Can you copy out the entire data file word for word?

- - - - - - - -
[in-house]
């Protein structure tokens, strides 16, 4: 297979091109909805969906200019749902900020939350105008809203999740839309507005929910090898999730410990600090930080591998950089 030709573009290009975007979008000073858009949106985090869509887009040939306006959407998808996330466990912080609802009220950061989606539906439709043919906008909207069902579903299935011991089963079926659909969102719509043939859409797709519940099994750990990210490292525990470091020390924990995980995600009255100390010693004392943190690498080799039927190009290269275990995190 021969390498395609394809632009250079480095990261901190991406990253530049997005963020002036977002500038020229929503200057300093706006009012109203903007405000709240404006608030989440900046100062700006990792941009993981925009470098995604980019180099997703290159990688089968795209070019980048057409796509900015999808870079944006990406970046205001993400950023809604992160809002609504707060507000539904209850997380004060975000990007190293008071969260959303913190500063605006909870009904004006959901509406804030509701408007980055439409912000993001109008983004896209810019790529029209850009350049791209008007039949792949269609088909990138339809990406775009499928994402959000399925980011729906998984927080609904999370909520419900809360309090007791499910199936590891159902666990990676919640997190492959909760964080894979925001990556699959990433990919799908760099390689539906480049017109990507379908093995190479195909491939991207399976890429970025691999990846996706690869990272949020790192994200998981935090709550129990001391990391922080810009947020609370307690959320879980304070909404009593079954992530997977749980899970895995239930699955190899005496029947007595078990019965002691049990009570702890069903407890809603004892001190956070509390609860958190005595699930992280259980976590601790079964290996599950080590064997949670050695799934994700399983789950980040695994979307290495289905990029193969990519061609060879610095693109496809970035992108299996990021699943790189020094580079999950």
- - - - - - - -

[in-house]
């Protein structure tokens, strides 16, 4: 297979091109909805969906200019749902900020939350105008809203999740839309507005929910090898999730410990600090930080591998950089 030709573009290009975007979008000073858009949106985090869509887009040939306006959407998808996330466990912080609802009220950061989606539906439709043919906008909207069902579903299935011991089963079926659909969102719509043939859409797709519940099994750990990210490292525990470091020390924990995980995600009255100390010693004392943190690498080799039927190009290269275990995190 021969390498395609394809632009250079480095990261901190991406990253530049997005963020002036977002500038020229929503200057300093706006009012109203903007405000709240404006608030989440900046100062700006990792941009993981925009470098995604980019180099997703290159990688089968795209070019980048057409796509900015999808870079944006990406970046205001993400950023809604992160809002609504707060507000539904209850997380004060975000990007190293008071969260959303913190500063605006909870009904004006959901509406804030509701408007980055439409912000993001109008983004896209810019790529029209850009350049791209008007039949792949269609088909990138339809990406775009499928994402959000399925980011729906998984927080609904999370909520419900809360309090007791499910199936590891159902666990990676919640997190492959909760964080894979925001990556699959990433990919799908760099390689539906480049017109990507379908093995190479195909491939991207399976890429970025691999990846996706690869990272949020790192994200998981935090709550129990001391990391922080810009947020609370307690959320879980304070909404009593079954992530997977749980899970895995239930699955190899005496029947007595078990019965002691049990009570702890069903407890809603004892001190956070509390609860958190005595699930992280259980976590601790079964290996599950080590064997949670050695799934994700399983789950980040695994979307290495289905990029193969990519061609060879610095693109496809970035992108299996990021699943790189020094580079999950």